Speaking of obesity, it is not just the unnatural feeding cycles that turn animals into fatter versions of themselves. It's also the unhealthy food provided for them. Zoos can very rarely mimic exactly the food which animals would eat in the wild, and even if they try, they can never get it as fresh, as lean, and as chemical and hormone-free as nature would provide it.
Continuing with the problems which unhealthy feeding habits cause, zoo animals are also victims of a lot of dental issues that they would simply never get in the wild. Their teeth begin to rot, and they get cavities, all because of the sugar-heavy, and industrially farmed food they are fed. The wild nature offers much less sweet, and much less genetically modified food items, making dental issues almost nonexistent among wildlife.
You might imagine how inbreeding can cause a whole lot of problems. Animals in captivity are especially affected by this, as their mating options aren’t that varied, which often leads to inbred offspring who have much less of a chance of surviving. This is a very serious problem that needs to be addressed urgently in order to prevent the extinction of some animals and continue their healthy evolution.
Animals are creatures of habit, and they get attached to their families and friends much more than we would ever think. Zoos, however, disregard this reality altogether, moving and transferring animals from zoo to zoo all the time. This can have bad effects on the psychology of the animals, and many of them have had to suffer some serious sadness after being separated.
In their natural habitat, meat-eating animals hunt. That is what their biology has given them a predisposition them for, which is why putting them in a highly restricted space like the zoo, can have devastating effects on their natural predator instincts. Zookeepers are trying to mimic the animal’s usual day-to-day activities by staging fake hunts, featuring cardboard or boomer balls, and we can’t help but wonder if this doesn’t make the situation even worse.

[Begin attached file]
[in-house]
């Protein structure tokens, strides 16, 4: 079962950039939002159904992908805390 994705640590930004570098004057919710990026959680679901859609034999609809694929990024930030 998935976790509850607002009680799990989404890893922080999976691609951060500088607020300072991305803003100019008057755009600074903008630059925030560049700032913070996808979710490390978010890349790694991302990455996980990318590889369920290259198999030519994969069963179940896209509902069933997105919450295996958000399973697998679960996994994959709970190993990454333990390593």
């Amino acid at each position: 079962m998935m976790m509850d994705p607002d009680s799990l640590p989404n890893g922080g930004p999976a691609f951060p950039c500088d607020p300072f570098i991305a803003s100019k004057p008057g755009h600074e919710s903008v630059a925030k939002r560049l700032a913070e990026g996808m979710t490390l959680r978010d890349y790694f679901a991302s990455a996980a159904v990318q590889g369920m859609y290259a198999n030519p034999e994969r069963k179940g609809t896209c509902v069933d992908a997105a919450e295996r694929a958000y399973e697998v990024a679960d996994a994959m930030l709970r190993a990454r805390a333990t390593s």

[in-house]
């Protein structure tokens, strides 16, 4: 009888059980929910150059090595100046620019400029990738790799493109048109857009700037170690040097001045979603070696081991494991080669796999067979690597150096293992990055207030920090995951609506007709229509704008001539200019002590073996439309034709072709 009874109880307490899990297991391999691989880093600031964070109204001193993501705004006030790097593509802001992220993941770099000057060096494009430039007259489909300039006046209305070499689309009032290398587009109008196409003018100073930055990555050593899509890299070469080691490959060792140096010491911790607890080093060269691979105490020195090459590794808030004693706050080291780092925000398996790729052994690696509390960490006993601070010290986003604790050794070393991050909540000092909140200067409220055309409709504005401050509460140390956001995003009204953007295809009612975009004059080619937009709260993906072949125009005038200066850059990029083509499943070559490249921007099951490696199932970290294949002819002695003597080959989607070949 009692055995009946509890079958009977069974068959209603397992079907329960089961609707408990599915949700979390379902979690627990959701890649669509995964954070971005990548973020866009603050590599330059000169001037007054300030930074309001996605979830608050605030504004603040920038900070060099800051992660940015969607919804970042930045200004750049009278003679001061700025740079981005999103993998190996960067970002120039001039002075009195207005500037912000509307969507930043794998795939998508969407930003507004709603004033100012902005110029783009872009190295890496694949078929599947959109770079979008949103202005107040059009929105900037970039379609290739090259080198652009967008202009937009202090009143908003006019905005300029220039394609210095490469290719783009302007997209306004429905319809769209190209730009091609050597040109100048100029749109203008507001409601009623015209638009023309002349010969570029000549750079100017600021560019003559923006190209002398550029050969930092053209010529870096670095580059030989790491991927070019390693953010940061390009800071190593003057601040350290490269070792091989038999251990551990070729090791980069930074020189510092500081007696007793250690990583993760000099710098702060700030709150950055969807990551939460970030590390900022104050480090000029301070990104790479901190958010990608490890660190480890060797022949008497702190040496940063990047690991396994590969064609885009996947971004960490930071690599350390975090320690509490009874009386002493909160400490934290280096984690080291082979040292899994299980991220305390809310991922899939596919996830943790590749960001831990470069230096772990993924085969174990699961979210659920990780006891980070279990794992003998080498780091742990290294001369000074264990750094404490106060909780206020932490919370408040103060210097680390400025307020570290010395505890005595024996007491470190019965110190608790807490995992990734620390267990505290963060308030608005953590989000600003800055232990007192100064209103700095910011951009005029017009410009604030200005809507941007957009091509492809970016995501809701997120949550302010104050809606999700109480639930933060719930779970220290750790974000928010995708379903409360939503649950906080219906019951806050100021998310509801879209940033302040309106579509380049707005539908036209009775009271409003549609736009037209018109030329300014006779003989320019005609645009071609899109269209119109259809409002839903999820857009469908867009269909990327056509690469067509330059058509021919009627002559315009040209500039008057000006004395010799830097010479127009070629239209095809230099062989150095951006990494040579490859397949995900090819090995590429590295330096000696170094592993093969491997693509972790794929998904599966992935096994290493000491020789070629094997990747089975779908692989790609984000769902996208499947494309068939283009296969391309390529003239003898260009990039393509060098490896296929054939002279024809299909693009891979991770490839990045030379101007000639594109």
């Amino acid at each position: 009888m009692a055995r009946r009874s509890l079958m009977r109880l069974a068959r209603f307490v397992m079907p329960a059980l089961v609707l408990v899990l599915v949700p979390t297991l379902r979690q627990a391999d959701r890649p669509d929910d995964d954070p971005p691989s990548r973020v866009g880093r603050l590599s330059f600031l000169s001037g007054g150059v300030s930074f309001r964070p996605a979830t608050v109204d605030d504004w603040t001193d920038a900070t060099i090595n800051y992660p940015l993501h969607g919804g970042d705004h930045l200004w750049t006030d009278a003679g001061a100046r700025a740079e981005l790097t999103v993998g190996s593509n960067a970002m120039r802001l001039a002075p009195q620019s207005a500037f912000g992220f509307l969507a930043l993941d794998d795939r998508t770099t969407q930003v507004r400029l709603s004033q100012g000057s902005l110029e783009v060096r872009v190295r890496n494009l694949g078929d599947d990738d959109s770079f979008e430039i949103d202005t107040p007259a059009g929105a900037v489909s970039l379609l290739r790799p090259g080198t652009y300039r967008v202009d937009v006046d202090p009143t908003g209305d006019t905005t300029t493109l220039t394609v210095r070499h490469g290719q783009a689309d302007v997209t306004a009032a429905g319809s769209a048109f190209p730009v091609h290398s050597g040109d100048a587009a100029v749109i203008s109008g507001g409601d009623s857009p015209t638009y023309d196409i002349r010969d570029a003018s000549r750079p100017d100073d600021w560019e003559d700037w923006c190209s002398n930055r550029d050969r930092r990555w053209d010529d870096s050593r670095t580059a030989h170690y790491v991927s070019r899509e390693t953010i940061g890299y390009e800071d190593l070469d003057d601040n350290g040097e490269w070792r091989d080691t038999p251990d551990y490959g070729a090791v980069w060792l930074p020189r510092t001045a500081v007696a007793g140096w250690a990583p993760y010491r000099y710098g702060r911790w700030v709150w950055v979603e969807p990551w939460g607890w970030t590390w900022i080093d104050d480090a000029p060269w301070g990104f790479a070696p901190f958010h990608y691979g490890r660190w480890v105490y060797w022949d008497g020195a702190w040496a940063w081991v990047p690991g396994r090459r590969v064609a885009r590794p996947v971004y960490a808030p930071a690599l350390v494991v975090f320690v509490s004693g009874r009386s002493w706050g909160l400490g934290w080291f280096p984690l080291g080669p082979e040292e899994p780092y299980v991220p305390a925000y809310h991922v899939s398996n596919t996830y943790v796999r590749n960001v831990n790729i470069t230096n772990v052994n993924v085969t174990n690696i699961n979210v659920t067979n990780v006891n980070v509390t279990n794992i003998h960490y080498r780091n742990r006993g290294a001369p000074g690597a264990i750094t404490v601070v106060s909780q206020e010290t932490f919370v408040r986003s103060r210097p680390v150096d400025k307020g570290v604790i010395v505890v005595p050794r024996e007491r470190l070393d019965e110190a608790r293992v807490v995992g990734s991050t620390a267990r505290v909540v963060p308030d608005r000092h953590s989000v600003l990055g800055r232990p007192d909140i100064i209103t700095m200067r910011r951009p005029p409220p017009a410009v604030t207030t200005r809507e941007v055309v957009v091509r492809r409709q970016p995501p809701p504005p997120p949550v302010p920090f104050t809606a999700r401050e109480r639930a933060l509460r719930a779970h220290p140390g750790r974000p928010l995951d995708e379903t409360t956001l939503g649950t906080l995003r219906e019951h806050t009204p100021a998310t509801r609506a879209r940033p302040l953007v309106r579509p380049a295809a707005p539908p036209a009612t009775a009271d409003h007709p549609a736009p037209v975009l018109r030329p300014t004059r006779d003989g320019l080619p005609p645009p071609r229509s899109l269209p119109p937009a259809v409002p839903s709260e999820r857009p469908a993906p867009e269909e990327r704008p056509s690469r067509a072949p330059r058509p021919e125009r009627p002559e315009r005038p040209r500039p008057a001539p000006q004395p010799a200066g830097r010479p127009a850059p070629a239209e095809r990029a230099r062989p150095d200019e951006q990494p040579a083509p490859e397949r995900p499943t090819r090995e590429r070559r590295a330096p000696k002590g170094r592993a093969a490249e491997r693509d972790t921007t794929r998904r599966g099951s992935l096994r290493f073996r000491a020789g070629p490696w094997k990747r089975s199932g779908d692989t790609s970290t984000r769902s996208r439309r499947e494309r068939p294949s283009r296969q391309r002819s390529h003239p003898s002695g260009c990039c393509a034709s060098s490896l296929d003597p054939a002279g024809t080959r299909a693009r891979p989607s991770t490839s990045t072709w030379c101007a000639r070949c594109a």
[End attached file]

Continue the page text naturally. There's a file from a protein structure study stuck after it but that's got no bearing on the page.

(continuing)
Animals in zoos escape more than you would ever imagine. One of the most famous zoo escape artists was arguably Ken Allen, an orangutan who orchestrated so many escapes from his cage, that he was nicknamed Houdini. However, he always returned back to his captivity after having a stroll, showing us just how much some animals have been made to believe zoos are their natural homes.
The practice of transferring animals from one zoo to another is quite common, but this also means that certain diseases can spread across distant regions fast. For this reason, zoos keep new animals in forced quarantine for months, just to make sure no animals are potentially infected. This means the incoming animal has to spend all that time in solitude, something which you wouldn't wish on your worst enemy.
Some zoos operate under the pretenses that they are doing conservation efforts, helping endangered animals get stronger in captivity before releasing them back to the wild. Although this can sometimes work in very specific cases, it should be used as a last resort. Animals that have once been kept in captivity are rarely able to pick up their hunting or survival instincts again, and it can put them at even greater danger.
There is a lot we now know about the operations run behind the scenes in zoos, and it is our responsibility to stand up to the maltreatment of animals in captivity. Not condoning organizations that present animals purely for human entertainment is the first, and easiest, step any of us can do in order to help move forward with wildlife reforms.